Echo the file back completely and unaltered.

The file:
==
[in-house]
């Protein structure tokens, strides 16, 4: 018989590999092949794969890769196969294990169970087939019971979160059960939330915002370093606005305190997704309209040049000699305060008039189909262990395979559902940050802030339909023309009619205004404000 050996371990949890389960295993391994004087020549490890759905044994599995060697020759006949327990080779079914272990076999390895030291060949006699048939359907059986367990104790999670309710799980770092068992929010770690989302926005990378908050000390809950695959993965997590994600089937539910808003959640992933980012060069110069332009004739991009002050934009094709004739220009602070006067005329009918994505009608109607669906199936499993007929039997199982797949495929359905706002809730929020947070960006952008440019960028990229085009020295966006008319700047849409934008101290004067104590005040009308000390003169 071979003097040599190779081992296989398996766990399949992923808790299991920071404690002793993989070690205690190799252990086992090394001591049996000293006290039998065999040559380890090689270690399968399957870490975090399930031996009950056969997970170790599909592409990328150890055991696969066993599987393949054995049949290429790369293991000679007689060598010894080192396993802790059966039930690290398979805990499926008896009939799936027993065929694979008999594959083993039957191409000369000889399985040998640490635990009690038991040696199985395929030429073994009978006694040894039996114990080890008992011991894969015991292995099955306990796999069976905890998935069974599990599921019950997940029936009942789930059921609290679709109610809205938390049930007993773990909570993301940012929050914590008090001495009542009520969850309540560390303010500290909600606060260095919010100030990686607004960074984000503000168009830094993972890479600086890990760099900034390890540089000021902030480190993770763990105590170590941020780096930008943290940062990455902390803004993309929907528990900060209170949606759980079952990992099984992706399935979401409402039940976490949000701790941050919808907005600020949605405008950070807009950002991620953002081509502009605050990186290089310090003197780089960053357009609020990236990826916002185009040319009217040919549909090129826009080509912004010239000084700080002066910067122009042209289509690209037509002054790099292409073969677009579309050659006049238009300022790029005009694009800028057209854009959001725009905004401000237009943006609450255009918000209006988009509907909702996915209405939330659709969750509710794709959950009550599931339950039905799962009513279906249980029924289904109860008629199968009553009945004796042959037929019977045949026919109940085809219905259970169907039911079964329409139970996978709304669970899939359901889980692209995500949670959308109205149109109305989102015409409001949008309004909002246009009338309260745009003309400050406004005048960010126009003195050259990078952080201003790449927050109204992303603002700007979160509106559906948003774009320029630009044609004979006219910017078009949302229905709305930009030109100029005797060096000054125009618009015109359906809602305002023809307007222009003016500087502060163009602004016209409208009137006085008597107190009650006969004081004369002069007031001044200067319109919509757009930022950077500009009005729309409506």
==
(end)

[in-house]
């Protein structure tokens, strides 16, 4: 018989590999092949794969890769196969294990169970087939019971979160059960939330915002370093606005305190997704309209040049000699305060008039189909262990395979559902940050802030339909023309009619205004404000 050996371990949890389960295993391994004087020549490890759905044994599995060697020759006949327990080779079914272990076999390895030291060949006699048939359907059986367990104790999670309710799980770092068992929010770690989302926005990378908050000390809950695959993965997590994600089937539910808003959640992933980012060069110069332009004739991009002050934009094709004739220009602070006067005329009918994505009608109607669906199936499993007929039997199982797949495929359905706002809730929020947070960006952008440019960028990229085009020295966006008319700047849409934008101290004067104590005040009308000390003169 071979003097040599190779081992296989398996766990399949992923808790299991920071404690002793993989070690205690190799252990086992090394001591049996000293006290039998065999040559380890090689270690399968399957870490975090399930031996009950056969997970170790599909592409990328150890055991696969066993599987393949054995049949290429790369293991000679007689060598010894080192396993802790059966039930690290398979805990499926008896009939799936027993065929694979008999594959083993039957191409000369000889399985040998640490635990009690038991040696199985395929030429073994009978006694040894039996114990080890008992011991894969015991292995099955306990796999069976905890998935069974599990599921019950997940029936009942789930059921609290679709109610809205938390049930007993773990909570993301940012929050914590008090001495009542009520969850309540560390303010500290909600606060260095919010100030990686607004960074984000503000168009830094993972890479600086890990760099900034390890540089000021902030480190993770763990105590170590941020780096930008943290940062990455902390803004993309929907528990900060209170949606759980079952990992099984992706399935979401409402039940976490949000701790941050919808907005600020949605405008950070807009950002991620953002081509502009605050990186290089310090003197780089960053357009609020990236990826916002185009040319009217040919549909090129826009080509912004010239000084700080002066910067122009042209289509690209037509002054790099292409073969677009579309050659006049238009300022790029005009694009800028057209854009959001725009905004401000237009943006609450255009918000209006988009509907909702996915209405939330659709969750509710794709959950009550599931339950039905799962009513279906249980029924289904109860008629199968009553009945004796042959037929019977045949026919109940085809219905259970169907039911079964329409139970996978709304669970899939359901889980692209995500949670959308109205149109109305989102015409409001949008309004909002246009009338309260745009003309400050406004005048960010126009003195050259990078952080201003790449927050109204992303603002700007979160509106559906948003774009320029630009044609004979006219910017078009949302229905709305930009030109100029005797060096000054125009618009015109359906809602305002023809307007222009003016500087502060163009602004016209409208009137006085008597107190009650006969004081004369002069007031001044200067319109919509757009930022950077500009009005729309409506």